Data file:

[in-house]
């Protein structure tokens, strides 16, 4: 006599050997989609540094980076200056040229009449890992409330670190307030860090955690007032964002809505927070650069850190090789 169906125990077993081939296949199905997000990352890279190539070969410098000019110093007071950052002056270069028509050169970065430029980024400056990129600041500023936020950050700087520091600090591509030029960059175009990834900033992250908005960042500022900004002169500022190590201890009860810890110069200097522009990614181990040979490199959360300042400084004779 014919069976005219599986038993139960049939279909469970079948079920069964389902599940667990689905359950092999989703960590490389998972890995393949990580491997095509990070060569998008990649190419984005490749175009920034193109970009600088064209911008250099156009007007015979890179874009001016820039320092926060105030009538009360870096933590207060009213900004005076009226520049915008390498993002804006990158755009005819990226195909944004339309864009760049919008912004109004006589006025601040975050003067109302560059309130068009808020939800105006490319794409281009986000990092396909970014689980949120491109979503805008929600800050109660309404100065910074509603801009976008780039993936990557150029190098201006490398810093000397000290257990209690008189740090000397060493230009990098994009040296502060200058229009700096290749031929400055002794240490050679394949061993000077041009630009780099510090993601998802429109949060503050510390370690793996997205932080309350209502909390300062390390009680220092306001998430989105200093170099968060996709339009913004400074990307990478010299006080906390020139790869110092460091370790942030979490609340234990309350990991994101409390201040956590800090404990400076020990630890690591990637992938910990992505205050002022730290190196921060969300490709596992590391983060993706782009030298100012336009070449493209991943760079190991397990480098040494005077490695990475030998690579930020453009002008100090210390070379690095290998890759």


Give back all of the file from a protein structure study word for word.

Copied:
[in-house]
């Protein structure tokens, strides 16, 4: 006599050997989609540094980076200056040229009449890992409330670190307030860090955690007032964002809505927070650069850190090789 169906125990077993081939296949199905997000990352890279190539070969410098000019110093007071950052002056270069028509050169970065430029980024400056990129600041500023936020950050700087520091600090591509030029960059175009990834900033992250908005960042500022900004002169500022190590201890009860810890110069200097522009990614181990040979490199959360300042400084004779 014919069976005219599986038993139960049939279909469970079948079920069964389902599940667990689905359950092999989703960590490389998972890995393949990580491997095509990070060569998008990649190419984005490749175009920034193109970009600088064209911008250099156009007007015979890179874009001016820039320092926060105030009538009360870096933590207060009213900004005076009226520049915008390498993002804006990158755009005819990226195909944004339309864009760049919008912004109004006589006025601040975050003067109302560059309130068009808020939800105006490319794409281009986000990092396909970014689980949120491109979503805008929600800050109660309404100065910074509603801009976008780039993936990557150029190098201006490398810093000397000290257990209690008189740090000397060493230009990098994009040296502060200058229009700096290749031929400055002794240490050679394949061993000077041009630009780099510090993601998802429109949060503050510390370690793996997205932080309350209502909390300062390390009680220092306001998430989105200093170099968060996709339009913004400074990307990478010299006080906390020139790869110092460091370790942030979490609340234990309350990991994101409390201040956590800090404990400076020990630890690591990637992938910990992505205050002022730290190196921060969300490709596992590391983060993706782009030298100012336009070449493209991943760079190991397990480098040494005077490695990475030998690579930020453009002008100090210390070379690095290998890759």